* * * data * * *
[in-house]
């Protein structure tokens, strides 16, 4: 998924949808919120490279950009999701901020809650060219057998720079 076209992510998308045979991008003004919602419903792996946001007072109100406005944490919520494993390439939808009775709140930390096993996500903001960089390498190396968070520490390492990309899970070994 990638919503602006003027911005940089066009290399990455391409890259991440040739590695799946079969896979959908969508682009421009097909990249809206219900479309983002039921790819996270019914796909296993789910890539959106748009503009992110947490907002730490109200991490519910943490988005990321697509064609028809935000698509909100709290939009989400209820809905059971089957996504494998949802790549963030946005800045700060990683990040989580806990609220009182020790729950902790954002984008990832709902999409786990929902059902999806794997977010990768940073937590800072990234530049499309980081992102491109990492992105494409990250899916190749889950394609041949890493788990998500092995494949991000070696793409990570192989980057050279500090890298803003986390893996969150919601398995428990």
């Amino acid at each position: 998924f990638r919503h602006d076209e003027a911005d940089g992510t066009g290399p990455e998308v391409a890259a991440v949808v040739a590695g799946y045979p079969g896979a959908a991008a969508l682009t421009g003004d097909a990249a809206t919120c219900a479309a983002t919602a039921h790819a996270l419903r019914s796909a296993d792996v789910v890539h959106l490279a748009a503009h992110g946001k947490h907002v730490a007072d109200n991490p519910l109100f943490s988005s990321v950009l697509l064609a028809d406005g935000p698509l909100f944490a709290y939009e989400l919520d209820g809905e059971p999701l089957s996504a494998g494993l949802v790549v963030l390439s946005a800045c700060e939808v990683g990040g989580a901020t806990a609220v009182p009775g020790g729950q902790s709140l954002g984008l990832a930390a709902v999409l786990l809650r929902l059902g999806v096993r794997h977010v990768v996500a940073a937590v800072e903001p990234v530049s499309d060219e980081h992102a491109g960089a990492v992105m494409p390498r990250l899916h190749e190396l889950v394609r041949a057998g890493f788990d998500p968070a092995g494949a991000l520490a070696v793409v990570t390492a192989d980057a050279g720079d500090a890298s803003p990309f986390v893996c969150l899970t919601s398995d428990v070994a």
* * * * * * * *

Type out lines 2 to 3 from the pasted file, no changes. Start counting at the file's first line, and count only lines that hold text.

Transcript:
């Protein structure tokens, strides 16, 4: 998924949808919120490279950009999701901020809650060219057998720079 076209992510998308045979991008003004919602419903792996946001007072109100406005944490919520494993390439939808009775709140930390096993996500903001960089390498190396968070520490390492990309899970070994 990638919503602006003027911005940089066009290399990455391409890259991440040739590695799946079969896979959908969508682009421009097909990249809206219900479309983002039921790819996270019914796909296993789910890539959106748009503009992110947490907002730490109200991490519910943490988005990321697509064609028809935000698509909100709290939009989400209820809905059971089957996504494998949802790549963030946005800045700060990683990040989580806990609220009182020790729950902790954002984008990832709902999409786990929902059902999806794997977010990768940073937590800072990234530049499309980081992102491109990492992105494409990250899916190749889950394609041949890493788990998500092995494949991000070696793409990570192989980057050279500090890298803003986390893996969150919601398995428990």
């Amino acid at each position: 998924f990638r919503h602006d076209e003027a911005d940089g992510t066009g290399p990455e998308v391409a890259a991440v949808v040739a590695g799946y045979p079969g896979a959908a991008a969508l682009t421009g003004d097909a990249a809206t919120c219900a479309a983002t919602a039921h790819a996270l419903r019914s796909a296993d792996v789910v890539h959106l490279a748009a503009h992110g946001k947490h907002v730490a007072d109200n991490p519910l109100f943490s988005s990321v950009l697509l064609a028809d406005g935000p698509l909100f944490a709290y939009e989400l919520d209820g809905e059971p999701l089957s996504a494998g494993l949802v790549v963030l390439s946005a800045c700060e939808v990683g990040g989580a901020t806990a609220v009182p009775g020790g729950q902790s709140l954002g984008l990832a930390a709902v999409l786990l809650r929902l059902g999806v096993r794997h977010v990768v996500a940073a937590v800072e903001p990234v530049s499309d060219e980081h992102a491109g960089a990492v992105m494409p390498r990250l899916h190749e190396l889950v394609r041949a057998g890493f788990d998500p968070a092995g494949a991000l520490a070696v793409v990570t390492a192989d980057a050279g720079d500090a890298s803003p990309f986390v893996c969150l899970t919601s398995d428990v070994a």